Open 7 Days, past 9pm / Open 11am for lunch on weekdays
Chinese food and a gluten-free diet go together like two things that just do not go together. If you can find a place that is GF friendly, as indicated on their menu, or a wait-person you can communicate well with, you can make it work, but otherwise you have to order somewhat conservatively. It's obvious if something is breaded or not, if it's rice noodles or noodles made with wheat, but the tricky thing is soy sauce. Most of the world's soy sauce is made with wheat as its major ingredient. Some is not. So you've got to know what's in the kitchen or just order a dish that uses no soy sauce, which really limits you. If this was the only restaurant in town, I'd get to know them, and hope for a successful marriage. I'd love to visit here with a Chinese friend (I have no friends), or if I was Jonathan Gold. I am not, however, him—I'm not even Long John Silver.
I stopped at Peking House on an off night—there were only a few diners besides myself, possibly not the usual employees—and it's the kind of big place that feels weird when it's empty. Sports were on the large TVs, and the empty lunch buffet sat coldly off to one side (never a good look; the problem with lunch buffets is when they're not in service they really give a melancholy air to a room). I ordered a chicken, vegetables, with white sauce dish. As mundane and kind of boring as this is, I'm always kind of amazed how American Chinese food tastes exactly like what it is, and nothing else. I find it delicious, and also there is a nostalgic appeal. As I'm a cheapie, I wish it was cheaper, but this is average priced for a Chinese restaurant, and to be expected, as this is a prime downtown Milwaukee location, within blocks of the best hotels. As usual, there was enough food for two, so I had some to take home, and as usual it lost its appeal after the corn starch coagulated. The other thing that kind of bummed me out was that they charged me for the hot tea, which many places do not. It's often almost automatic—hot tea, no extra charge, like the fortune cooky. It was a pretty good pot of tea, though.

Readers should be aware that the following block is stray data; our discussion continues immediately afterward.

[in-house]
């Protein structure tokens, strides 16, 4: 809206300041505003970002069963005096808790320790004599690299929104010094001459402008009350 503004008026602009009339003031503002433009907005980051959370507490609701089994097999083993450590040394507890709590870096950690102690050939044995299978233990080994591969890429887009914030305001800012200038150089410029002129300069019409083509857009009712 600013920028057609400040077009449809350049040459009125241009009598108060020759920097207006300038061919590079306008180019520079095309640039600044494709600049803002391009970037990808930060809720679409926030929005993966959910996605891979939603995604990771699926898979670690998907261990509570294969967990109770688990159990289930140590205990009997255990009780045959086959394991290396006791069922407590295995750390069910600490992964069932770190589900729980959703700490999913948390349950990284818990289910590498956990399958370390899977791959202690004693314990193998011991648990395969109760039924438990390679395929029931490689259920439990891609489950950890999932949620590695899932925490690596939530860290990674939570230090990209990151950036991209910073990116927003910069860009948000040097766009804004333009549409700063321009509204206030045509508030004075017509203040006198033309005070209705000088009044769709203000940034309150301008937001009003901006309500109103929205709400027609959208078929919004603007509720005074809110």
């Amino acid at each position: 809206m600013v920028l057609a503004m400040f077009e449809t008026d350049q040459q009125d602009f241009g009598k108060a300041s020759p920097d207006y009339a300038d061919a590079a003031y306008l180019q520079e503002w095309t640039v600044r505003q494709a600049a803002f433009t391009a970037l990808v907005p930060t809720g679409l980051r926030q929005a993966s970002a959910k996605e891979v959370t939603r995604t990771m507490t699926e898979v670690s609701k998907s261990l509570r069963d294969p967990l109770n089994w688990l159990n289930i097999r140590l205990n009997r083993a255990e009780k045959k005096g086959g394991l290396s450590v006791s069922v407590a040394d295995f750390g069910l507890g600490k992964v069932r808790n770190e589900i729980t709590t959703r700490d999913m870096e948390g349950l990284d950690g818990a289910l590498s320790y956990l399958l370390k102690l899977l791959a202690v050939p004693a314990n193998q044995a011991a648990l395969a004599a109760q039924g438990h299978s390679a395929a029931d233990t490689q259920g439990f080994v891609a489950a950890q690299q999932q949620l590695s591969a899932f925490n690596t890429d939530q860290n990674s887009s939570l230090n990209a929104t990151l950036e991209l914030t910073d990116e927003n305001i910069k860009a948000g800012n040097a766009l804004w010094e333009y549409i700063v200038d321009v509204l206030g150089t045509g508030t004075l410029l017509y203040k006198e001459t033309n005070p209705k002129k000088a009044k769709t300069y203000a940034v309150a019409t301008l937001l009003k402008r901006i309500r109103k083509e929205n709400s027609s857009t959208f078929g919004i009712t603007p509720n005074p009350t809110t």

When I am unable to be excited about food, I hope a place can buoy my spirits, but this restaurant falls uncomfortably between the upscale and the kind of funky and weird, and not in a good way. Like I said, it was an off night, and not all its fault. Two groups of diners who arrived, as I was finishing, seemed to be Chinese, which is a good sign, as far as cuisine goes, and looking over the menu, I'd say that it's almost insanely ambitious, or else a really good place—if you're dietarily able, and curiously adventurous—to go very deep. To end on a positive note, there over a hundred dishes you might want to check out, including several preparations of rabbit, duck, and whole fish. Also, frog. Pig ear and pig intestines. Also, lamb, and lots of fish, octopus, shrimp, and squid. A big vegetable section, including lotus root and bitter melon. I'm looking at a take-out menu, now, which has the Americanized side, and the much more extensive “House Special” side for Chinese diners and serious food explorers, so that may well be you.
Richard Skiller 12.20.17